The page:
To the north, adjacent the town of Kenwood is the northern coastal range consisting of Bennet Mountain on the eastern slope, and Taylor Mountain on the western facing slope. 

The south range, from the town of Sonoma south to Sears Point is bounded by the lesser predominant Wildcat Mountain. 

Confusion or bewilderment about Sonoma County wine appellations is understandable given Sonoma County has no less than eighteen American Viticulture Areas (AVAs), federally designated grape-growing regions that each reflect the wide variety of climate and soil conditions in the County.

The difference in climate and soil (terroir), means that cooler climate grapes grow well in certain regions and in others warm climate grapes are more suitable. The large production of the County means that each AVA is significant in its own right. 

So, not to be confused with Sonoma Valley AVA, or Sonoma Coast AVA, or Northern Sonoma AVA, Sonoma Mountain gives its name to the Sonoma Mountain AVA.

We visted and toured some of the remote regions of Sonoma County from the coast to Sonoma Valley during our Napa / Sonoma Wine Experience 2017.

That was our first trip to focus on exploring and discovering the more remote appellations of Sonoma County, as a discovery and learning trip, setting the stage for further in-depth immersive studies in the future. We stayed the first few days in the Pacific coastal town of Bodega Bay.

That week we focused on, visited and toured the Sonoma Coast, Russian River Valley, Green Valley and Dry Creek Valley appellations, as well as Sonoma Valley. This set the stage, so watch for more immersive studies on these areas in the future, now that we have the big picture and understanding of navigating the region.

We discovered some new producers or producer's sites in the remote Sonoma areas - Gary Farrell and Porter Creek Vineyards and Winery. Lastly, we also visited Krug in Sonoma County, and  Chateau St Jean and Kunde in Sonoma Valley before venturing on to Napa Valley. 

As I wrote in my posts about that trip, Sonoma County is vast, covering almost 60,000 acres of vineyards, with a broad diverse range of terrior and microclimates. Sonoma County, reaches all the way to the Pacific Coast from the west side of the Mayacamas Mountain range that forms the eastern boundary of the Sonoma Valley and separates Sonoma Valley from Napa Valley. Sonoma County consists of, at that time, 16 American Viticultural Areas (AVAs, or appellations) – each with its own distinctive characteristics. There are more than 400 wineries in the region.

The western Sonoma County Sonoma Coast area is emerging as the source of 'cool climate' Pinot Noirs and Chardonnays.

Citing, a valuable source of wine information - "Defined more by altitude than geographical outline, the Sonoma Mountain appellation occupies elevations between 400 and 1,200 feet on the northern and eastern slopes of the actual Sonoma Mountain and is part of the greater Sonoma Valley appellation. The mountain reaches 2,400 feet; its hills separate the cooling winds of Petaluma Gap from the Sonoma Valley.'

"On a cooler western flank, Pinot Noir, Chardonnay and Syrah enjoy a great deal of success. Vineyards on its warmer, eastern side, interspersed with heavily forested areas, tend to include Cabernet Sauvignon, Sauvignon Blanc, Zinfandel, and Syrah. Given its complexity of topography and mesoclimates, Sonoma Mountain excels with a wide range of grape varieties."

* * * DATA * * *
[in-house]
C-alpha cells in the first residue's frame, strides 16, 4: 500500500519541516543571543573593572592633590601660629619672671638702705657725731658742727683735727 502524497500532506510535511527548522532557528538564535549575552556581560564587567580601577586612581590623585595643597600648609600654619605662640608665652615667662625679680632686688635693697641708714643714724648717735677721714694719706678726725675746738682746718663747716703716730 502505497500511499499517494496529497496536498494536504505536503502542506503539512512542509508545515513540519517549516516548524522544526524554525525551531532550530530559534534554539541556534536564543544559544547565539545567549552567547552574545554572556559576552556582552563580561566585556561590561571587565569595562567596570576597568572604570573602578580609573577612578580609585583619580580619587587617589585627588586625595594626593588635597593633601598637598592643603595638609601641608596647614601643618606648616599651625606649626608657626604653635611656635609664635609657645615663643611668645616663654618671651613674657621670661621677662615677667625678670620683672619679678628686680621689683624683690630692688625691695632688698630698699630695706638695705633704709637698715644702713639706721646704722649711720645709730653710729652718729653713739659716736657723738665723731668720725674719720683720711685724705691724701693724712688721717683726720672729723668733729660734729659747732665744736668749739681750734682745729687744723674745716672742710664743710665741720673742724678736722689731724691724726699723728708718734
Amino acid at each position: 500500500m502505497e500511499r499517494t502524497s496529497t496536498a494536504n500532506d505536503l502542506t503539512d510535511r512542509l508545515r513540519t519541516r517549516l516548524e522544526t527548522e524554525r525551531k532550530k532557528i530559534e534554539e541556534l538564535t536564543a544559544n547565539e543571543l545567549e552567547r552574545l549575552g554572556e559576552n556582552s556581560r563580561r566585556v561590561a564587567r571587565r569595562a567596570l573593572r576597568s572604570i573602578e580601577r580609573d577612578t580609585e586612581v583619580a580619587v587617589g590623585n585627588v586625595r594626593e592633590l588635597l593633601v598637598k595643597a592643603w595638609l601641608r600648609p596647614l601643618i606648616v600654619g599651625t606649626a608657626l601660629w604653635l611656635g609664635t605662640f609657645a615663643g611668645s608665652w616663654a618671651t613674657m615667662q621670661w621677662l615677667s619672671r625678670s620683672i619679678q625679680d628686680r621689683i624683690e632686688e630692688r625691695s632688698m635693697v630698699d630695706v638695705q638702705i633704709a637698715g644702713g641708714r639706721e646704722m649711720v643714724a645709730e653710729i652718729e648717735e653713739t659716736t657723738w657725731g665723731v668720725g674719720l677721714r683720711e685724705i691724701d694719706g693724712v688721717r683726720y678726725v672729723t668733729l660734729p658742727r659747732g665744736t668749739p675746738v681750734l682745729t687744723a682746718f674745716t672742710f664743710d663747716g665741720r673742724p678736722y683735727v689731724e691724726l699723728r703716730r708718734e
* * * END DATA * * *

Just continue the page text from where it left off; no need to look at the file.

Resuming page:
The peak of Sonoma Mountain defines part of the boundary of another such region, the Sonoma Coast AVA. Wines made from grapes grown on its western and southern slopes qualify for the Sonoma Coast appellation, but wines made from grapes grown on its eastern and northern slopes do not.

The Sonoma Mountain AVA (American Viticultural Area) centered on the Sonoma Mountain in the Sonoma Mountains includes the town of Glen Ellen, California and is nearly surrounded by the Sonoma Valley AVA. The area is known for the diverse micro-climates that occur on exposed hillsides and shaded drainages, and as such is home to production for a wide range of grape varieties beyond Chardonnay, including Cabernet Sauvignon, Pinot Noir, Sauvignon Blanc, Semillon, and Zinfandel.

Meanwhile, the Sonoma Mountain (appellation) Chardonnay from Kistler is another vineyard or appellation designated label in their broad portfolio. Kistler Sonoma Mountain Chardonnay has been produced since 2009. It ranked fourth for number of awards won among wines from this region: the The TEXSOM International Wine Awards awarded the 2021 vintage Gold and the 2019 vintage Gold Medal.

Kistler is widely considered one of the New World’s greatest Chardonnay producers.

Winery note: "The Kistler plantings on Sonoma Mountain, situated on a hillside bench perfectly suited for growing world class Chardonnay, are interlaced with the rare combination of red volcanic and fine grained chalky soils. The vineyards are planted to California Heritage clones that were selected specifically over the last 30 years to ripen to our balanced wine standards. They are some of the oldest Chardonnay vineyards in Sonoma County. When coupled with the selections in the vineyard the textbook growing conditions afford a wine that is decidedly Sonoma Mountain in character. Annually some of our earliest vineyard pickings each year, this is a wine driven by a grounded, focused mineral core yet lifted by striking ethereal tones of vibrant light fruit raised at elevation."

Once again, rather general and broad representation of the source of, or location of the vineyard site/sources.